Dutch Prime Minister Rutte is leading this fight. Time and time again, he returned to the negotiating table insisting on stricter conditions. Inevitably, the backlash began.
It is not only President Macron who has lost his temper. On Twitter, in the European press and among other EU leaders, Rutte is suddenly no longer a “good European”. “You could be a hero in your homeland for a few days, but after a few weeks you will be held accountable to all European citizens for blocking an adequate and effective European response,” growled Italian Prime Minister Giuseppe Conte.
“Europe is paralyzed by the need for unanimity between member states. It is high time to start the Conference on the Future of Europe in order to abolish it! »Tweeted arch-federalist Guy Verhofstadt. There have been conferences on corporate tax relief in the Netherlands and the benefits of the single market.
Rutte, rightly, shrugged his shoulders, everything was off. “We are here because everyone takes care of their own country, not to go to each other’s birthday for the rest of our lives,” he said tersely. Very well.
In truth, the rest of the EU should grow. The Brits weren’t awkward and picky in the union just because we thought it was fun. In any large group, there will always be one person or country leading the awkward team. It was the United Kingdom.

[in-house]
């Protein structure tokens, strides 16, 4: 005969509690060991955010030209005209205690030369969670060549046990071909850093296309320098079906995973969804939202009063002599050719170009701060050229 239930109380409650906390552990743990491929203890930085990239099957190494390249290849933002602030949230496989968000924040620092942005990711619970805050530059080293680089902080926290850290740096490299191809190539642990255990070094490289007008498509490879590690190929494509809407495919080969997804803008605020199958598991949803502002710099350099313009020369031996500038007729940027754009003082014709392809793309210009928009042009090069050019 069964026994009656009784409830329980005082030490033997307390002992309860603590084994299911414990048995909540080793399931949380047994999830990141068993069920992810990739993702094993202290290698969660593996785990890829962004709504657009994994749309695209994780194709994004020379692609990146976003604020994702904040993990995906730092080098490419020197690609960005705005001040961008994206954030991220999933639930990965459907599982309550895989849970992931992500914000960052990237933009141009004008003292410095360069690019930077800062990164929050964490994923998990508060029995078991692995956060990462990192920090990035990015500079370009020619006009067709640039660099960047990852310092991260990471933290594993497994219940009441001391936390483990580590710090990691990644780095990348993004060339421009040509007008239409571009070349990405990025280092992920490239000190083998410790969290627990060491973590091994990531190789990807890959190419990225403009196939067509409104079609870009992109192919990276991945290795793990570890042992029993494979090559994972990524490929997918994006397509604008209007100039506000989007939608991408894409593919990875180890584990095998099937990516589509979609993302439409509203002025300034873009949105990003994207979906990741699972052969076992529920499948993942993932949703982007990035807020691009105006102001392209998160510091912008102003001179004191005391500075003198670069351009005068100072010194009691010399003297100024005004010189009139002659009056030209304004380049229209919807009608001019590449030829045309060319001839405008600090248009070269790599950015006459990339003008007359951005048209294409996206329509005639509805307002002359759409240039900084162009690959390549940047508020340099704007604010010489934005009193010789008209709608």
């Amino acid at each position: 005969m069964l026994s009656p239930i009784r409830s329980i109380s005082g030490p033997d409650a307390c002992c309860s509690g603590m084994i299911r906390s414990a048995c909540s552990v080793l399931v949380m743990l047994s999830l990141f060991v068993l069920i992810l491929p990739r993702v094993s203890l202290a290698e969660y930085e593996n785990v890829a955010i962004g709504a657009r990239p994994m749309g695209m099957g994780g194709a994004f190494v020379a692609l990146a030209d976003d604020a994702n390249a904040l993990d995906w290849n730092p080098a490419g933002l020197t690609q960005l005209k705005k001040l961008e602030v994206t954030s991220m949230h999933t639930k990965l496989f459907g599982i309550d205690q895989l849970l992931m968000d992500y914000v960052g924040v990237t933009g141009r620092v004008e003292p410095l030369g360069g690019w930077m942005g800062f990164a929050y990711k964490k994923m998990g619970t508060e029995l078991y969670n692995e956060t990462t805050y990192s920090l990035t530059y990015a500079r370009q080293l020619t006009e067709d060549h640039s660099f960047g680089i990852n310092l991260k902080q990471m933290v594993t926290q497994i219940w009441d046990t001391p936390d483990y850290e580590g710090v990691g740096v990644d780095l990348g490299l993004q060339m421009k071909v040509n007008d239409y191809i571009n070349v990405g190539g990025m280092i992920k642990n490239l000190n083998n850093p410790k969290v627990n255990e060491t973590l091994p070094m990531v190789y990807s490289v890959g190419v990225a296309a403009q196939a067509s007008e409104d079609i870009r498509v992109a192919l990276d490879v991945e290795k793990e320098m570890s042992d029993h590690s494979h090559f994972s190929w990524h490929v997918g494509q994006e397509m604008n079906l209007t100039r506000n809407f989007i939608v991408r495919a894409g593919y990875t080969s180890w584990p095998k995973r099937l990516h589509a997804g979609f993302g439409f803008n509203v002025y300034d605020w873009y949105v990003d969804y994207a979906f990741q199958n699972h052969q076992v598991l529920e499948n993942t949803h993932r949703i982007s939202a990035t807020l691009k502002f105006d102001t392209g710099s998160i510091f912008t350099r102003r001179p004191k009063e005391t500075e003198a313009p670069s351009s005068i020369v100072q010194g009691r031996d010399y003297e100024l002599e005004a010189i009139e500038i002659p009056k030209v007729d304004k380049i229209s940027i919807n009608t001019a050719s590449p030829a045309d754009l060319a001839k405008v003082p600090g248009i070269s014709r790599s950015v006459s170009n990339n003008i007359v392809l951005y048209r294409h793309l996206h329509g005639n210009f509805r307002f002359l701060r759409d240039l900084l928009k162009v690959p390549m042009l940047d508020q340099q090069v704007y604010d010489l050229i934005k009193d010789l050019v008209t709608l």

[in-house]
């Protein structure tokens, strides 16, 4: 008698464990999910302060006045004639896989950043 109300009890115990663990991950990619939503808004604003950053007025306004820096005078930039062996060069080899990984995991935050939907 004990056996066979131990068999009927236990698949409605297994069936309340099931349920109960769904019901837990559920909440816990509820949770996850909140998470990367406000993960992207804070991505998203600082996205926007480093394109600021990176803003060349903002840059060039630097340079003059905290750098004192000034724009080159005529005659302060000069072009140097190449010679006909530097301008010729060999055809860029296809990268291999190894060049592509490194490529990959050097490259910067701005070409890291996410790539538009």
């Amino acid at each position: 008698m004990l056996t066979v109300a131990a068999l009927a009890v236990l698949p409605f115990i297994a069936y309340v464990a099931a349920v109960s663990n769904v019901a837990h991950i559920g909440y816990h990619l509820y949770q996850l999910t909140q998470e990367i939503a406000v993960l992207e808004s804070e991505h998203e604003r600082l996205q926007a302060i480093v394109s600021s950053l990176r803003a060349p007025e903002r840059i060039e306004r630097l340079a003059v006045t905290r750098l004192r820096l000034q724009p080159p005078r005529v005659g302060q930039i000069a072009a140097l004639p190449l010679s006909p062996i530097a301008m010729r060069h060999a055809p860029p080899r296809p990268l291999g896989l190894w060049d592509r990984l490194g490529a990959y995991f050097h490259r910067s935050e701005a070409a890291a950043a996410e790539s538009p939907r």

Several other countries let us take all the criticism, tut-tutes with modesty on the way in which the British were not committed to “more Europe”, then calmly signed the withdrawals which we negotiated.
After we left, there was a vacancy for Troublemaker No 1. The Dutch had filled it, but it was still going to be someone. The real question is this.
The UK has spent so long running the “no” lobby that voters have finally grown tired of the masquerade and voted to leave. No one particularly likes being the “wrong country”. Will the Netherlands do the same? It’s still far away. But if that happens, historians could mark the July 2020 Coronavirus summit as the start of the process.